Government service

On November 21, 2006, several weeks after losing her first congressional campaign, Duckworth was appointed Director of the Illinois Department of Veterans Affairs by Governor Rod Blagojevich. She served in that position until February 8, 2009. While Director, she was credited with starting a program to help veterans with post-traumatic stress disorder (PTSD) and veterans with brain injuries. On September 17, 2008, Duckworth attended a campaign event for Dan Seals, the Democratic candidate for Illinois's 10th congressional district. She used vacation time, but violated Illinois law by going to the event in a state-owned van that was equipped for a person with physical disabilities. She acknowledged the mistake and repaid the state for the use of the van. In 2009, two Illinois Department of Veterans Affairs employees at the Anna Veterans' Home in Union County filed a lawsuit against Duckworth. The lawsuit alleged that she wrongfully terminated one employee and threatened and intimidated another for bringing reports of abuse and misconduct of veterans when she was head of the Illinois Department of Veterans Affairs. Duckworth was represented in the suit by the Illinois Attorney General's office. The case was dismissed twice but refilings were allowed. The case settled in June 2016 for $26,000 with no admission of wrongdoing. The plaintiffs later indicated they no longer wanted to settle, but the judge gave them 21 days to sign the settlement and canceled the trial. On February 3, 2009, Duckworth was nominated by President Barack Obama to be the Assistant Secretary of Public and Intergovernmental Affairs for the United States Department of Veterans Affairs. and the United States Senate confirmed her for the position on April 22. As Assistant Secretary, she coordinated a joint initiative with the U.S. Department of Housing and Urban Development to help end Veteran homelessness, worked to address the unique challenges faced by female as well as Native American Veterans and created the Office of Online Communications to improve the VA's accessibility, especially among young Veterans. Duckworth resigned her position in June 2011 in order to launch her campaign for the U.S. House of Representatives in Illinois's 8th congressional district.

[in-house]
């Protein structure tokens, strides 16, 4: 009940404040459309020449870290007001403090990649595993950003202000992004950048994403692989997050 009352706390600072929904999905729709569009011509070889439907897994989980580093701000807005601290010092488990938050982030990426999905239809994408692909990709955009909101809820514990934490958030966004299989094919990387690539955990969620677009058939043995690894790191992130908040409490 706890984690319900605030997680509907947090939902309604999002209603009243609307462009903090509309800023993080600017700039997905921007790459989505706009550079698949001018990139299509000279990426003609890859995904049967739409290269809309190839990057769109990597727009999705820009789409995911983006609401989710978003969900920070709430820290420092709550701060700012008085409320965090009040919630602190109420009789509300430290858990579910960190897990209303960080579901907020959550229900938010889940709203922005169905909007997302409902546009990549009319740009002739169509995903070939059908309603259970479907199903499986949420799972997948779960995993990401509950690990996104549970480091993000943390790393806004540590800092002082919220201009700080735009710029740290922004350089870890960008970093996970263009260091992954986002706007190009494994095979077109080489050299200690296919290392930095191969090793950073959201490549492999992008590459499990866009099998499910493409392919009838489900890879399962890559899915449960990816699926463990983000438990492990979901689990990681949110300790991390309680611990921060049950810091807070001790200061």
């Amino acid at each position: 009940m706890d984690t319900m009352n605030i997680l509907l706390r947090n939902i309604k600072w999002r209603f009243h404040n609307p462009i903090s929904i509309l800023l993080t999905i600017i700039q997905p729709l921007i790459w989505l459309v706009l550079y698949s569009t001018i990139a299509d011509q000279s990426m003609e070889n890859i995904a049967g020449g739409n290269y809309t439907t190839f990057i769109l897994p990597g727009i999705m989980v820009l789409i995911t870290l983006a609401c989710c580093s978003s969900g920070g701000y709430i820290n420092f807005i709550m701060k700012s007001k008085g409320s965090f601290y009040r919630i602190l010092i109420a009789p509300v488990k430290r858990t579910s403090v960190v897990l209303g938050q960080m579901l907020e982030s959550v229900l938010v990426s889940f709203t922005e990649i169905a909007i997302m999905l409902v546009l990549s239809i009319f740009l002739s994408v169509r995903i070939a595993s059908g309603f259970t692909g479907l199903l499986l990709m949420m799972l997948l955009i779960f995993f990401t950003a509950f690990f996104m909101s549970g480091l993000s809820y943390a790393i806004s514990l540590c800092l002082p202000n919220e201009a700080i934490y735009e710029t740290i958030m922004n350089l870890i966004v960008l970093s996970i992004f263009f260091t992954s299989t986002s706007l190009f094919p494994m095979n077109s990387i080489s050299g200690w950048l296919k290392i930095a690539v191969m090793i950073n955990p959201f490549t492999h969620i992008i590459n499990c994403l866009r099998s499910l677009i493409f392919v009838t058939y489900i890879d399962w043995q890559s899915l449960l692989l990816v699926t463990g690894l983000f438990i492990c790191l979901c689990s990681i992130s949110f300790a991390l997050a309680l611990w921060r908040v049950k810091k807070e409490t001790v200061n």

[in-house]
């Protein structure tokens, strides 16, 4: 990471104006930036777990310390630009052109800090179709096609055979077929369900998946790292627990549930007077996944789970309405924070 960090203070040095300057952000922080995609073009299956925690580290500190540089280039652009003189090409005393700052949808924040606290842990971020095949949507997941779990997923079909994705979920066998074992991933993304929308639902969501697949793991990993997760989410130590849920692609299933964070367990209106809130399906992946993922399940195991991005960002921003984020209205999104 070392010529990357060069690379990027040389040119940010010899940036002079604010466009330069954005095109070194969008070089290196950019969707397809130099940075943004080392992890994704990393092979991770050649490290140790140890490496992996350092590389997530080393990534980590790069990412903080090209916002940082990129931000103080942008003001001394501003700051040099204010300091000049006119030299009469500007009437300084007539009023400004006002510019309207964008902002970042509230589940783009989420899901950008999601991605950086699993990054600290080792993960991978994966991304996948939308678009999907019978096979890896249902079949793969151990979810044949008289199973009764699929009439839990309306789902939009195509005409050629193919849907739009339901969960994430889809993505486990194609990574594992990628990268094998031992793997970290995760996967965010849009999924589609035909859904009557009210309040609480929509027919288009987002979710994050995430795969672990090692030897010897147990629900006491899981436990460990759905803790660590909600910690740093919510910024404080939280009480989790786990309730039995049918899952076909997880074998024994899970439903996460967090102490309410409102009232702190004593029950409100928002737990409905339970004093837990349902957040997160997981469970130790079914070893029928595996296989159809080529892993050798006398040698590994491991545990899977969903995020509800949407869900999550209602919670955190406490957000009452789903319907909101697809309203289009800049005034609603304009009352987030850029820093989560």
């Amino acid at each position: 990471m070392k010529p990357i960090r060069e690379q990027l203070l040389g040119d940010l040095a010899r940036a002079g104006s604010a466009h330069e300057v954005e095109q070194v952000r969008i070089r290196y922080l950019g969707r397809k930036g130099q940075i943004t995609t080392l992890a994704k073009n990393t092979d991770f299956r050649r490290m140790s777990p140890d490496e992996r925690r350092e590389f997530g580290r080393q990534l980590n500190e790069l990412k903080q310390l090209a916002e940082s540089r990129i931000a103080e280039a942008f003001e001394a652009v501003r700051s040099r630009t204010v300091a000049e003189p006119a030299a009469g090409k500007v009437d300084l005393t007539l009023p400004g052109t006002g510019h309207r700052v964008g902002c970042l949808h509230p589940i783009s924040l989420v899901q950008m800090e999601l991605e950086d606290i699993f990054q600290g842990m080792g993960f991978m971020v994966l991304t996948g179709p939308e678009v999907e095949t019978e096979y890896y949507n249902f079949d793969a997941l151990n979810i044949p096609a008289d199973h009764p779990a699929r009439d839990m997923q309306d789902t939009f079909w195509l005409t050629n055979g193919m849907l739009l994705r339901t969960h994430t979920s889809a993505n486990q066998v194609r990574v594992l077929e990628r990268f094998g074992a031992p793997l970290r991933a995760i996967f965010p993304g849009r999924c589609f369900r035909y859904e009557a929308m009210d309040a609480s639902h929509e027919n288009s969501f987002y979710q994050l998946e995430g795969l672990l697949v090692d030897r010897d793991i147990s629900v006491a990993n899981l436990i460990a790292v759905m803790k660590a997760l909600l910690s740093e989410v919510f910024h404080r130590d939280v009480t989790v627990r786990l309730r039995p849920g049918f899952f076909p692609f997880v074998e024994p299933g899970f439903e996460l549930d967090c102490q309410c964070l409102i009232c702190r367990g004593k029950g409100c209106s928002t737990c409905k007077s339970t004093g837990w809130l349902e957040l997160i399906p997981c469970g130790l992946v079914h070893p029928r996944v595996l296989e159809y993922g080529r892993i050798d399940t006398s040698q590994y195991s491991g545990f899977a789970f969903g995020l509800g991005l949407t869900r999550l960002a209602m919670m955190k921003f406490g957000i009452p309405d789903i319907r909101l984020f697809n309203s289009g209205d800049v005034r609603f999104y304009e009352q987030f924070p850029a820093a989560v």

U.S. House of Representatives


;2006 After longtime incumbent Republican Henry Hyde announced his retirement from Congress, several candidates began campaigning for the open seat. Duckworth won the Democratic primary with a plurality of 44%, defeating 2004 nominee Christine Cegelis with 40%, and Wheaton College professor Lindy Scott with 16%. State Senator Peter Roskam was unopposed in the Republican primary. For the general election, Duckworth was endorsed by EMILY's List, a political action committee that supports female Democratic candidates who back abortion rights. Duckworth was also endorsed by the Brady Campaign to Prevent Gun Violence and the Fraternal Order of Police. While she raised $4.5 million to Roskam's $3.44 million, Duckworth lost by 4,810 votes, receiving 49% to Roskam's 51%. ;2012 In July 2011, Duckworth launched her campaign to run in 2012 for Illinois's 8th congressional district. She defeated former Deputy Treasurer of Illinois Raja Krishnamoorthi for the Democratic nomination on March 20, 2012, then faced incumbent Republican Joe Walsh in the general election. Duckworth received the endorsement of both the ''Chicago Tribune'' and the Daily Herald. Walsh generated controversy when in July 2012, at a campaign event, he accused Duckworth of politicizing her military service and injuries, saying "my God, that's all she talks about. Our true heroes, the men and women who served us, it's the last thing in the world they talk about." Walsh called the controversy over his comments "a political ploy to distort my words and distract voters" and said that "Of course Tammy Duckworth is a hero ... I have called her a hero hundreds of times." On November 6, 2012, Duckworth defeated Walsh 55%–45%, making her the first Asian-American from Illinois in Congress, the first woman with a disability elected to Congress, and the first member of Congress born in Thailand. ;2014 In the 2014 general election, Duckworth faced Republican Larry Kaifesh, a United States Marine Corps officer who had recently left active duty as a colonel. Duckworth defeated Kaifesh with 56% of the vote.

Tenure in the House of Representatives

Duckworth was sworn into office on January 3, 2013. On April 3, 2013, Duckworth publicly returned 8.4% ($1,218) of her congressional salary for that month to the United States Department of Treasury in solidarity with furloughed government workers. On June 26, 2013, during a hearing of the House Oversight and Government Reform Committee, Duckworth received national media attention after questioning Strong Castle CEO Braulio Castillo on a $500 million government contract the company had been awarded based on Castillo's disabled veteran status. Castillo, who committed murder the following year, had injured his ankle at the US Military Academy's prep school, USMAPS, in 1984.

House committee assignments